About Robert Wyatt
Robert Wyatt, born Robert Ellidge in Bristol on January 28, 1945, is an English musician, and a former member of the influential Canterbury scene band Soft Machine. As a teenager, he lived with his parents in a fourteen-room Georgian guest-house, Wellington House, in Lydden near Canterbury. Here he was taught the drums by visiting American jazz drummer George Niedorf.
In 1962, Wyatt and Niedorf moved to Majorca where they stayed with the poet Robert Graves. The following year, Wyatt returned to England and joined the Daevid Allen Trio with Daevid Allen and Hugh Hopper. Allen subsequently left for France, and Wyatt and Hopper formed the Wilde Flowers with Richard Sinclair, Kevin Ayers and Brian Hopper. Wyatt was initially the drummer in the Wilde Flowers, but following the departure of Ayers, he became lead singer.
In 1966, the Wilde Flowers disintegrated, and Wyatt and Mike Ratledge formed the Soft Machine with Ayers and Allen. Here Wyatt both drummed and sang, an unusual combination for a stage rock band.
In 1970, after chaotic touring, three albums and increasing internal conflicts in Soft Machine, Wyatt released his first solo album The End of An Ear which combined his vocal and multi-instrumental talents with tape effects. A year later, Wyatt left Soft Machine and formed his own band Matching Mole (a pun on “machine molle”, the French for Soft Machine), a largely instrumental outfit. After two albums and a split, Matching Mole were about to embark on a third record when, on June 1st, 1973, during a drunken party, Wyatt fell from a third floor window. He was subsequently paralysed from the waist down.
The injury led Wyatt to abandon the Matching Mole project, and his drumming. He promptly embarked on a solo-career, and with a collective of session musicians (including the poet Ivor Cutler, Mike Oldfield and Henry Cow guitarist Fred Frith), he released his acclaimed solo-album Rock Bottom. Later that same year he put out a single, a cover version of “I’m a Believer”, which hit number 29 in the UK chart. There were strong arguments with the producer of Top of the Pops surrounding his performance of “I’m a Believer,” on the grounds that his wheelchair-bound appearance ‘was not suitable for Family Viewing’, the producer wanting Wyatt to appear on a normal chair. Wyatt won the day and ‘lost his rag but not the wheel chair’, but gave a performance that could be described as disgruntled.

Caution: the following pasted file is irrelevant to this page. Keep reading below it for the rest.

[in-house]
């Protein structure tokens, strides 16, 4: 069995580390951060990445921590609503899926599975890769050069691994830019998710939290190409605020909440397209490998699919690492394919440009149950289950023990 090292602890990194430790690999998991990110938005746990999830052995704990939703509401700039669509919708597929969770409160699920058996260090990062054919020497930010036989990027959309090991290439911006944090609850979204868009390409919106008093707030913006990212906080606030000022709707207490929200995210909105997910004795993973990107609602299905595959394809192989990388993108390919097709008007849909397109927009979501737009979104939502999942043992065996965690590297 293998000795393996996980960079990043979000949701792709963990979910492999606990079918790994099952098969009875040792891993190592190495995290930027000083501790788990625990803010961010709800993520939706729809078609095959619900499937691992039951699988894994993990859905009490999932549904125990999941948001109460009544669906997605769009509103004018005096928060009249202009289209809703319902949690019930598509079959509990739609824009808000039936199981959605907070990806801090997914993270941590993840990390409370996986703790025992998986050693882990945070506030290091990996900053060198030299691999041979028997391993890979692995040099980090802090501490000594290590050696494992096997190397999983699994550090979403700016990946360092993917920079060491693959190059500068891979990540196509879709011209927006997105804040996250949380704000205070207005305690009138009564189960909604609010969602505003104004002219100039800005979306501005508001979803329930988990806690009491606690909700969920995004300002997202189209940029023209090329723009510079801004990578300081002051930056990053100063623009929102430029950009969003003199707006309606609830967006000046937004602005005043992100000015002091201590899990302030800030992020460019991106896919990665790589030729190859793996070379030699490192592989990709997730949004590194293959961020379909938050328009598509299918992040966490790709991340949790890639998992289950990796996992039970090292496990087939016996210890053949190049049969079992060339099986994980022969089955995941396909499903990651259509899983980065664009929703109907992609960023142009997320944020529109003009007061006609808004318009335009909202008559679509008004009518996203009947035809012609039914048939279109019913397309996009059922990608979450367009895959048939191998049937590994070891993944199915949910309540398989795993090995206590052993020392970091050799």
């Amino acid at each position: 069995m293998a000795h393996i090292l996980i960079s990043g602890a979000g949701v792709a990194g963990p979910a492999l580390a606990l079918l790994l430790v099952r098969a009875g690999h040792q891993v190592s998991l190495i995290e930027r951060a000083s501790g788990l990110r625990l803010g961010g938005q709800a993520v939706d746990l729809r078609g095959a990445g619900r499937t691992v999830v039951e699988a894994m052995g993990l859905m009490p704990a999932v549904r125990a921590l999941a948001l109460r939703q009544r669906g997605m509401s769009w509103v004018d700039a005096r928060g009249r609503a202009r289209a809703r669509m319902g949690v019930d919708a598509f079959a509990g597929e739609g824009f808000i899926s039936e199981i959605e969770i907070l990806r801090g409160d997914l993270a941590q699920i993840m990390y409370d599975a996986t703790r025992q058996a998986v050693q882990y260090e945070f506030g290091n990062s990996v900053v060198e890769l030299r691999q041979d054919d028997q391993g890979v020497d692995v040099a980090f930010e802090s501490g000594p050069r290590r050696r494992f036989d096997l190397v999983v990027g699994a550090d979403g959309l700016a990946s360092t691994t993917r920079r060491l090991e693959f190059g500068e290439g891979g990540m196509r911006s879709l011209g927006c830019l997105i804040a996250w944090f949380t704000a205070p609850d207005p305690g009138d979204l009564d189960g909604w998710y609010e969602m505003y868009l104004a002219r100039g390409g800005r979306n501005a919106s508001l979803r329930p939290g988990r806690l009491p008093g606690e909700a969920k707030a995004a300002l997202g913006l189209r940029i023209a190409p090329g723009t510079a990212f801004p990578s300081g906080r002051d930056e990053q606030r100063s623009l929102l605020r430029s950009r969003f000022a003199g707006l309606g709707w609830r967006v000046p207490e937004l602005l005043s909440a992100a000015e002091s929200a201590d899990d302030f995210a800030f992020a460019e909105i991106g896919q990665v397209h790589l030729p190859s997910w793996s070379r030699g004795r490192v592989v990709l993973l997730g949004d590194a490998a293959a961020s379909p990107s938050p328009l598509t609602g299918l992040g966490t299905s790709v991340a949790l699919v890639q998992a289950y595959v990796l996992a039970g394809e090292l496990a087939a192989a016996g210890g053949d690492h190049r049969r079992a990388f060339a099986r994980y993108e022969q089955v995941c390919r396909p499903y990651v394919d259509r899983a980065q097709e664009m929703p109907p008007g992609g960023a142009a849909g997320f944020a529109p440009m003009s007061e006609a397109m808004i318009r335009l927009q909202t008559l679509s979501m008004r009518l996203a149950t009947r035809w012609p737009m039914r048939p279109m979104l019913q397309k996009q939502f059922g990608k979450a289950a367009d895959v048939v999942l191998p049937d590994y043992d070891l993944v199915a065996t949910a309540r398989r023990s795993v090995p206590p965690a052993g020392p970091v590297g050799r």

Wyatt’s next album, Ruth is Stranger than Richard, was more jazz-led, with free jazz influences and nods to African music. Throughout the rest of the 1970s, Wyatt guested with various acts, working with the likes of Henry Cow (documented on their Henry Cow Concerts album), Hatfield & The North and Carla Bley. His solo work during the early 1980s was increasingly politicised, and Wyatt became an outspoken member and supporter of the British Communist Party. In 1983, his interpretation of Elvis Costello’s anti-Falklands War song “Shipbuilding”, the last in a series of political cover-versions, reached number 35 in the UK singles chart. In the late 1980s, after collaborations with other ex-Canterbury acts such as News from Babel, he and his wife Alfreda Benge spent a sabbatical in Spain, before returning in 1991 with a comeback album Dondestan, considered by many to be his best work since Rock Bottom. His 1997 album Shleep was also highly acclaimed.
In 2001, Wyatt was curator of the Meltdown festival, and in 2003 he put out his latest album Cuckooland. In 2004, Wyatt colaborated with Bjork on the song Submarine which was released on her fifth album Medlla.
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